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James McKeen Cattell

Born: 24-May-1860
Birthplace: Easton, PA
Died: 20-Jan-1944
Location of death: Lancaster, PA
Cause of death: unspecified

Gender: Male
Religion: Presbyterian
Race or Ethnicity: White
Sexual orientation: Straight
Occupation: Psychologist, Editor

Nationality: United States
Executive summary: Academic freedom

Psychologist James McKeen Cattell studied under Wilhelm Wundt, but chafed at what he felt was disrespect from the elder psychologist. Early in his career he wrote about the effect of hashish on his mind, and later he was an advocate of objective psychological testing. He edited numerous scientific and educational journals, and his work in psychiatry is still considered significant, but Cattell is best known for being fired by Columbia University in 1917, after he wrote to Congress in opposition to the draft during World War I. In response, Cattell sued and won a $45,000 annual pension from the University. His case was instrumental in establishing the principle of academic tenure in American colleges and universities.

During his time at Columbia he devised tests to evaluate incoming freshmen using such criterion as strength of squeeze, reaction time for sound, and short-term recall, but when deemed inadequate these measures were replaced by Alfred Binet's "intelligence quotient" tests. Beginning in the early years of the twentieth century, Cattell also edited the first edition of American Men of Science. To accompany the biographies of US scientists, he devised a system of polling and ranking scientists "in a manner much too scientific for the ordinary mind to grasp", and scientists deemed significant were "starred" with an asterisk in the book. In 1910, compiling the second edition, Cattell announced that the quality of American science was "rapidly decreasing" because the number of "starred" scientists had declined. He was a proponent of eugenics, and called for sterilization of people deemed less intelligent.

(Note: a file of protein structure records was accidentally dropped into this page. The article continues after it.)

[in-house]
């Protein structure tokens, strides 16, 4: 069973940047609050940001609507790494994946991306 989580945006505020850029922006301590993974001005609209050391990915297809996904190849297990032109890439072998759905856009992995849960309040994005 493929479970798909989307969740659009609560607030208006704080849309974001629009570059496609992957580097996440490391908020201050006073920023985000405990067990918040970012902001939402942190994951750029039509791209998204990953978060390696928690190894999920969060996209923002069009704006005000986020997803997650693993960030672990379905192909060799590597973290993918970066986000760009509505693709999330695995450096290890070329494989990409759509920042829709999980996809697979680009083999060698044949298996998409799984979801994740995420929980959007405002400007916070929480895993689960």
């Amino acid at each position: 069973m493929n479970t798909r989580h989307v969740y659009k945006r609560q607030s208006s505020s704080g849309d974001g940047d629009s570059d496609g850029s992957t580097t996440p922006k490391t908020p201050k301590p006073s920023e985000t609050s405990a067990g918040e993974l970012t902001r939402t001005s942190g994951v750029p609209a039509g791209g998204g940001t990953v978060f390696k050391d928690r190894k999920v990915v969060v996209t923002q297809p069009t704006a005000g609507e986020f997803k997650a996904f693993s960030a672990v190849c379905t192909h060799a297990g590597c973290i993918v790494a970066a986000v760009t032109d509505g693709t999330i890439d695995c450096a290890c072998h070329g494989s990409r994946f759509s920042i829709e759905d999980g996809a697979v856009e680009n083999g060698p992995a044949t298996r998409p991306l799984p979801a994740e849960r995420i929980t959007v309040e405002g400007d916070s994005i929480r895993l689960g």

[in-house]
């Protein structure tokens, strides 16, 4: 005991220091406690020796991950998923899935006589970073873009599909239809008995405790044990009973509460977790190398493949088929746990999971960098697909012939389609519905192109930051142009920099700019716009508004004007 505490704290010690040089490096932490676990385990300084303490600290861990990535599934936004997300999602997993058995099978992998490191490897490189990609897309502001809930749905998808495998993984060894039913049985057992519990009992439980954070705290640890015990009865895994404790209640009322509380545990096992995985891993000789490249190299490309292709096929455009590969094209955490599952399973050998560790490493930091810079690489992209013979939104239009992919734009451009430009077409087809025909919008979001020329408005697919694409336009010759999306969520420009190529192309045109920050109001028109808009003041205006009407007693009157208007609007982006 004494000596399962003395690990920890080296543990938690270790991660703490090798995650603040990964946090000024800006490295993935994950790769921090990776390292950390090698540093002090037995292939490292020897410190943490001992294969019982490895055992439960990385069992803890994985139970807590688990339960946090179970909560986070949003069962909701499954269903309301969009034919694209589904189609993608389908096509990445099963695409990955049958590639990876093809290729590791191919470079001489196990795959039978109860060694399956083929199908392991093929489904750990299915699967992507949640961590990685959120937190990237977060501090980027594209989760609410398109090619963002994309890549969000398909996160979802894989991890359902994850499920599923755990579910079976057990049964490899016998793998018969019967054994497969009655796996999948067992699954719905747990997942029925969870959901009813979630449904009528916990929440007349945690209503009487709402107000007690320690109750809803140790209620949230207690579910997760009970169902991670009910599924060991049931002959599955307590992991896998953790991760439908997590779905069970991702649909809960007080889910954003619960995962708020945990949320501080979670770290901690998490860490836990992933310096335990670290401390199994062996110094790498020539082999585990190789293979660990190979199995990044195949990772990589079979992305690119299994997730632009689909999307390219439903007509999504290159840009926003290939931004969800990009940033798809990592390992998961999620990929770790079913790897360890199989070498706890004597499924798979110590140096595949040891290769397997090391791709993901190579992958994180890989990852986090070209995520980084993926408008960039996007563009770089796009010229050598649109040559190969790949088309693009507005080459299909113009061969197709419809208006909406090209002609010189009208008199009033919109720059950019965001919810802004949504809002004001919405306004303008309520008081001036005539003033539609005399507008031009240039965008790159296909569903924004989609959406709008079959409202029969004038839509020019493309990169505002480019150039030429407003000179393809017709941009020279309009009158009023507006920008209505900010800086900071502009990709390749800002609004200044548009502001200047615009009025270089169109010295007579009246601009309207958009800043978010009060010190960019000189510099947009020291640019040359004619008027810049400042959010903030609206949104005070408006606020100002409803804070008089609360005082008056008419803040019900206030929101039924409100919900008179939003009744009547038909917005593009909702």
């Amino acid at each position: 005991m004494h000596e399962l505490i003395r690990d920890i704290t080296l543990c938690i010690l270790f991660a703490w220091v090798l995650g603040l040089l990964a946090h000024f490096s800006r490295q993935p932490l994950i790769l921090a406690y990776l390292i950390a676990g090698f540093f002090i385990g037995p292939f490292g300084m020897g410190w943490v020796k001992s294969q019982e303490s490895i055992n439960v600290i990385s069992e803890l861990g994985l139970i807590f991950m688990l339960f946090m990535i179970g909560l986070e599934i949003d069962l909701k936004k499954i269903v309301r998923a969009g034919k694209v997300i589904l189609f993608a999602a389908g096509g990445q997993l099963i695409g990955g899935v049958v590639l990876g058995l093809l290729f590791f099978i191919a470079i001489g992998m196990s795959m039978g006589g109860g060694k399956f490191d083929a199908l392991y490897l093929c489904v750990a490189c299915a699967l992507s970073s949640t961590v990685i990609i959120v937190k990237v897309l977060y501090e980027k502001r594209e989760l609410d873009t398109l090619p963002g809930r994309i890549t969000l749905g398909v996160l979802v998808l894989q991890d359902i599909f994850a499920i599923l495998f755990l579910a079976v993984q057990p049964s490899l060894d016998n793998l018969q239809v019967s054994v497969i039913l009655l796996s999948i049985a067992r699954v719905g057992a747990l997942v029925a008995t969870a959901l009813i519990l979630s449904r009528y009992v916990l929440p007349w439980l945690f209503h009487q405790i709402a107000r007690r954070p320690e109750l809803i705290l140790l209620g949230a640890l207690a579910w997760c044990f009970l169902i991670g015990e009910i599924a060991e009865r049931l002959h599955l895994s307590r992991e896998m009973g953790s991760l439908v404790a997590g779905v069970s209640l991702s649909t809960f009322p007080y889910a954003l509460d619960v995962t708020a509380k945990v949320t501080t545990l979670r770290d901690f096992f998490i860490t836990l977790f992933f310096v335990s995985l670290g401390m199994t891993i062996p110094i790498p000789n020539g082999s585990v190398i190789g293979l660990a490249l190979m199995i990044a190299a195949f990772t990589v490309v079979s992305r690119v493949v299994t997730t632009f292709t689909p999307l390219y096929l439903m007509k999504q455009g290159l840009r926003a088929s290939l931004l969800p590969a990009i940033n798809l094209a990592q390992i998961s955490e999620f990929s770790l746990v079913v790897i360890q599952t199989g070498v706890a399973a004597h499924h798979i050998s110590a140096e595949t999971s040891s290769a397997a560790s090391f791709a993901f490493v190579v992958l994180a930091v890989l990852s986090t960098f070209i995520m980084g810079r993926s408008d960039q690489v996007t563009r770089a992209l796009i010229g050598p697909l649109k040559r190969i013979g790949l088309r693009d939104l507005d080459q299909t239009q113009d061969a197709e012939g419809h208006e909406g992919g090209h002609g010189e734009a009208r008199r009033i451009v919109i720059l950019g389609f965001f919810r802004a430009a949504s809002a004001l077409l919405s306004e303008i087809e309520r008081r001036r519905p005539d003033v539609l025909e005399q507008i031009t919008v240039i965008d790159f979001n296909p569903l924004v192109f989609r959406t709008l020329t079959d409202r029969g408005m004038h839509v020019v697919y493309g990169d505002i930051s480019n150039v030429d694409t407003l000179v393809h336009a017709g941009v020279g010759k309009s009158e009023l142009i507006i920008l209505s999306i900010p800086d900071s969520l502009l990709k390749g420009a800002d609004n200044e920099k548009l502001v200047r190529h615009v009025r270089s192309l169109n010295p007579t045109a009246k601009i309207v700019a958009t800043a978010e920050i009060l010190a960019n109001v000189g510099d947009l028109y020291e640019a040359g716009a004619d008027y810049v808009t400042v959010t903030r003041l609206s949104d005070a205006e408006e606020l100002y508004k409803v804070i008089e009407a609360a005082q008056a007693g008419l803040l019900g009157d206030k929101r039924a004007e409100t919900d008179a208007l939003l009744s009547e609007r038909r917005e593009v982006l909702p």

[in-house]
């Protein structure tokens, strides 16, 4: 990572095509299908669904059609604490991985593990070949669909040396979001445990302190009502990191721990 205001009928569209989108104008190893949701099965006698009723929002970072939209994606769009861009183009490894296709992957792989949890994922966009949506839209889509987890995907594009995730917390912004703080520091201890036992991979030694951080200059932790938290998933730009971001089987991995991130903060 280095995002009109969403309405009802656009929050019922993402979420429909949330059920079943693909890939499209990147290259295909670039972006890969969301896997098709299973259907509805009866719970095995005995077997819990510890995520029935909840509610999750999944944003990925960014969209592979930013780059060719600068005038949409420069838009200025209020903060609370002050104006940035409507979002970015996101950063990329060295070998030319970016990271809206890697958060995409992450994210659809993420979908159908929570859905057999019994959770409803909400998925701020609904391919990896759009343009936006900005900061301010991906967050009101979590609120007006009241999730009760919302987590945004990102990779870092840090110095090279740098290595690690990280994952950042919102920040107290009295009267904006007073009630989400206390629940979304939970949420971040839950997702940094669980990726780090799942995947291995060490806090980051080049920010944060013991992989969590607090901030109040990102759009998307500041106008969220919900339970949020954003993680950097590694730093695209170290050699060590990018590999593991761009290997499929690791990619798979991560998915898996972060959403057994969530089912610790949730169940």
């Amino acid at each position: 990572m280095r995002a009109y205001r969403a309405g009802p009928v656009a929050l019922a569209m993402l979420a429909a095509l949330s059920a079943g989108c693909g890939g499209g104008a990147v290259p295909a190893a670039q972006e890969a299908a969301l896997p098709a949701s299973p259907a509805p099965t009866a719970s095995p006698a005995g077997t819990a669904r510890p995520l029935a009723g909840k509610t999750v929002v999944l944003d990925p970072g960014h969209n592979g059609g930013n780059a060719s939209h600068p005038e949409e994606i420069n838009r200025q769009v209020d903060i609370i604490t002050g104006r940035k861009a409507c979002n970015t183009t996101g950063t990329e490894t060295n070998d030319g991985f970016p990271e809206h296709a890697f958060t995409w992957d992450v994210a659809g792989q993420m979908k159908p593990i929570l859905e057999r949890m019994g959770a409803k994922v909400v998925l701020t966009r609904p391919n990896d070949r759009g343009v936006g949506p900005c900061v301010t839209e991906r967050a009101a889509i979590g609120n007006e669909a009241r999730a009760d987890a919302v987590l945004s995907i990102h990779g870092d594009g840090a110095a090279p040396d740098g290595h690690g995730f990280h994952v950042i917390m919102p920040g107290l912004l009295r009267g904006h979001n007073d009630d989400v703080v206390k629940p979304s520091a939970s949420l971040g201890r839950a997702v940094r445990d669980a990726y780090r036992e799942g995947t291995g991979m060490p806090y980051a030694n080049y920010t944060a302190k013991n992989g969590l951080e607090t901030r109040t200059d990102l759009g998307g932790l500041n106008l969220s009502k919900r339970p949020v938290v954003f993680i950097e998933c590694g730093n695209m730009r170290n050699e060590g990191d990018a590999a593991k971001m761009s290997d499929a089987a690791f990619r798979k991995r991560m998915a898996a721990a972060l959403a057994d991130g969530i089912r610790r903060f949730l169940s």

After leaving Columbia, Cattell founded the Psychological Corporation, offering what was described as "practical applications of psychological knowledge and techniques" in testing and polling. He called his home Fort Defiance, named his daughter Psyche, and had his children home schooled, as he had been himself. Cattell's father was President of Lafayette College, and his uncle, Alexander Gilmore Cattell (b. 1816, d. 1894), was a US Senator representing New Jersey. His wife, Josephine, was often described as "unacknowledged editor" of Cattell's many scientific publications, and at his death she succeeded him as editor of Science.

Father: William Cassady Cattell (President of Lafayette College, b. 1827, d. 1898)
Mother: Elizabeth McKeen Cattell ("Lizzie", b. 1822, m. 1859, d. 1904)
Wife: Josephine Owen Cattell
Daughter: Psyche Cattell (child psychologist, b. 1893, d. 1989)

    University: BA, Lafayette College (1880)
    University: MA, Lafayette College (1883)
    University: University of Göttingen
    University: Cambridge University
    University: Johns Hopkins University
    University: PhD Psychology, University of Leipzig (1886)
    Professor: Psychology, University of Pennsylvania (1888-91)
    Professor: Psychology, Columbia University (1891-1917)

    American Academy of Arts and Sciences President (1924)
    American Eugenics Society
    American Psychological Association President (1895)
    National Academy of Sciences 1901
    New York Academy of Sciences President (1902)
    Psychological Corporation Founder & Chairman (1921-44)
    Leaders in Education Editor (1932-44)
    School & Society Editor (1915-39)
    American Naturalist Editor (1907-38)
    Scientific Monthly Editor (1900-44)
    Psychological Review Editor (1894-1904)
    Science Editor (1894-1944)
    Risk Factors: Marijuana, Morphine

Author of books:
On the Perception of Small Differences (1892, with George Stuart Fullerton)
American men of science: A Biographical Directory (1906, and five subsequent editions)
University Control (1913)
James McKeen Cattell: Man of Science (1947, posthumous)

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